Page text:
You've heard that expression a million zillion times. I just saw that in action.
Watching SportsCenter during my lunch break, I saw a story about a Florida State football player named Myron Rolle. Myron is potentially giving up what shaping up as a lucrative career in pro football in order to spend a year abroad as a Rhodes Scholar at Oxford University.
He was a pre-med student at FSU, graduated in three years, is enrolling in a one-year master's program in medical anthropology, and plans to become a neurosurgeon, use his degree in medical anthropology to bring modern medecin to developing nations and, later, open a free health clinic in his home island on the Bahamas.
Between Oxford and his days as a neurosurgeon, he does plan to try out (and is likely to be drafted by an NFL team) and play pro football for eight or nine years. That's how he tells it, and it's an impressive, thoughtful plan.
His ambitions reveal a young man who understands his potential and who plans to make the most of it for himself and his community; a realistic yet altrustic person.
What struck me the most was the way the ESPN news anchors revealed a mixture of awe and self-loathing. One, Sage Steele, actually said, "I'll try to get through the next two minutes [segment] without making a fool of myself.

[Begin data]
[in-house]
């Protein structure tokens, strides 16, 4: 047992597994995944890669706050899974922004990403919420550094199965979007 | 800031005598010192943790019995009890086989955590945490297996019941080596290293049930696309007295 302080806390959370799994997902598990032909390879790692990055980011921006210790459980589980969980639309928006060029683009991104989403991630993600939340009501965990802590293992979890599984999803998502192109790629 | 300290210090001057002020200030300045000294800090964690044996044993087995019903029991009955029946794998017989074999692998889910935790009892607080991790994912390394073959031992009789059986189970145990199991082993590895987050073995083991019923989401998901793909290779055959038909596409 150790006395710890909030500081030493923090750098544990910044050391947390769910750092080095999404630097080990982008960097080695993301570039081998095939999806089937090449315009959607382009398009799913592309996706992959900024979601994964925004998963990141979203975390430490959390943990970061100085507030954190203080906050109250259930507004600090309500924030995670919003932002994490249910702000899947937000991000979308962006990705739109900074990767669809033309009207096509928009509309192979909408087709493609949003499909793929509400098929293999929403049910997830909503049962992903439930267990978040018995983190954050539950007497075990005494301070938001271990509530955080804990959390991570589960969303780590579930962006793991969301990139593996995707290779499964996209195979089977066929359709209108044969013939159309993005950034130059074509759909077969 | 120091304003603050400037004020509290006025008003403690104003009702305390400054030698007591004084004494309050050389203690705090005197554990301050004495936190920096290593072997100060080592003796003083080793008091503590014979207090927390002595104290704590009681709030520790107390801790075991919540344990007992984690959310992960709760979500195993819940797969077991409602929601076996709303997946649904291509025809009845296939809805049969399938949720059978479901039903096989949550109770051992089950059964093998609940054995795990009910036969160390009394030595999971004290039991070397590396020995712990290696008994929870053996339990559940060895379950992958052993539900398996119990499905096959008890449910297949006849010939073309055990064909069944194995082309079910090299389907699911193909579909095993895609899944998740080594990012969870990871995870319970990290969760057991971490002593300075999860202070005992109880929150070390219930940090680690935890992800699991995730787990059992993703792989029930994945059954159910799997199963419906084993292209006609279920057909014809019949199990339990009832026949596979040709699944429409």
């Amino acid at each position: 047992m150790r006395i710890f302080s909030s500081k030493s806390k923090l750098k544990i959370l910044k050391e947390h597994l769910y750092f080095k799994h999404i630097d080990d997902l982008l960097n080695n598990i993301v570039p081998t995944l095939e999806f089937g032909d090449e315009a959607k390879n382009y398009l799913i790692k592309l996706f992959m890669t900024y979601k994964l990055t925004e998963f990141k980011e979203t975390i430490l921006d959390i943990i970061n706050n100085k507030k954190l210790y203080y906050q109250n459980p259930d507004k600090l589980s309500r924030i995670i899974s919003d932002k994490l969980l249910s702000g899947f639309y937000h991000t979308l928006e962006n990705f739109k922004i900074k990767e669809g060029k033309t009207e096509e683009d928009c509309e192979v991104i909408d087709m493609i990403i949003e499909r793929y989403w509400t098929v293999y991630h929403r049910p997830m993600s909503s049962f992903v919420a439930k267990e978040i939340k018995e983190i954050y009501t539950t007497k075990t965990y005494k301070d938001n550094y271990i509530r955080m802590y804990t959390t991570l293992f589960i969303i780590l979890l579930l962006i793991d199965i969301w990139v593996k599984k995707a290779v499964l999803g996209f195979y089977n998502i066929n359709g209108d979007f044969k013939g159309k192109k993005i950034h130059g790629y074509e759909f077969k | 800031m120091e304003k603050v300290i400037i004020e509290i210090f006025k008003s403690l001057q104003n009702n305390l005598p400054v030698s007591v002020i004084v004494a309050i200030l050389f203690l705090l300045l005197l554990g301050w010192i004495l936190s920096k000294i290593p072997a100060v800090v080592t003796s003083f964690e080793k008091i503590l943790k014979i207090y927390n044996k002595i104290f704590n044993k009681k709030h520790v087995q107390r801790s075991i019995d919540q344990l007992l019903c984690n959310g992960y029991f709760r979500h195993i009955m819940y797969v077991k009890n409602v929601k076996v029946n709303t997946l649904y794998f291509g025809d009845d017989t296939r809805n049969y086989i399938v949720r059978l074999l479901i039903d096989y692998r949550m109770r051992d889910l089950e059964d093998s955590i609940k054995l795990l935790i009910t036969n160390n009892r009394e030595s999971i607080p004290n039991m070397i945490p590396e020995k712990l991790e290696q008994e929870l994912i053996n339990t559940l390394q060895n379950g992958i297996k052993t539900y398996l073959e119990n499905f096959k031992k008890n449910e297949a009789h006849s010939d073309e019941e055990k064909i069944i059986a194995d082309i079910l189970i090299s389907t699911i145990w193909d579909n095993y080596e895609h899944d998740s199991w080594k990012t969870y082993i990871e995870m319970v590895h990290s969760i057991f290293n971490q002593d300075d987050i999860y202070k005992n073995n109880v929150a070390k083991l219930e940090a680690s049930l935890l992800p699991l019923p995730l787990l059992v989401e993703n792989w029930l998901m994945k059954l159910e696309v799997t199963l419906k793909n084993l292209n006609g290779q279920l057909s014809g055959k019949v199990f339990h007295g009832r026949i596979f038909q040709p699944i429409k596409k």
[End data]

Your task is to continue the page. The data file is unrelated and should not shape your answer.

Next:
They behaved as if this guy's existence negated their own worth--that if Myron Rolle was alive, there was no point in their own lives.
Am I exaggerating? Only a little. But the degree of self-loathing they demonstrated wasn't really surprising. In fact, you see it every time a smart kid gets picked on in the school yard or prefaces her words with self-deprecating remarks to shield herself from the accusation that she's showing off.
I'm sure that Sage and all the others don't consciously believe that Myron is a mad scientist who is secretly plotting their demise, but that's the subtext: this guy is so smart he could do anything to me and I would be powerless to stop him.
This is a problem old as civilization itself; how else can we explain the death of Socrates? I'm not sure there's a solution other than for smart people like Myron to be aware of this--and hope it doesn't deter them from their altruistic motives.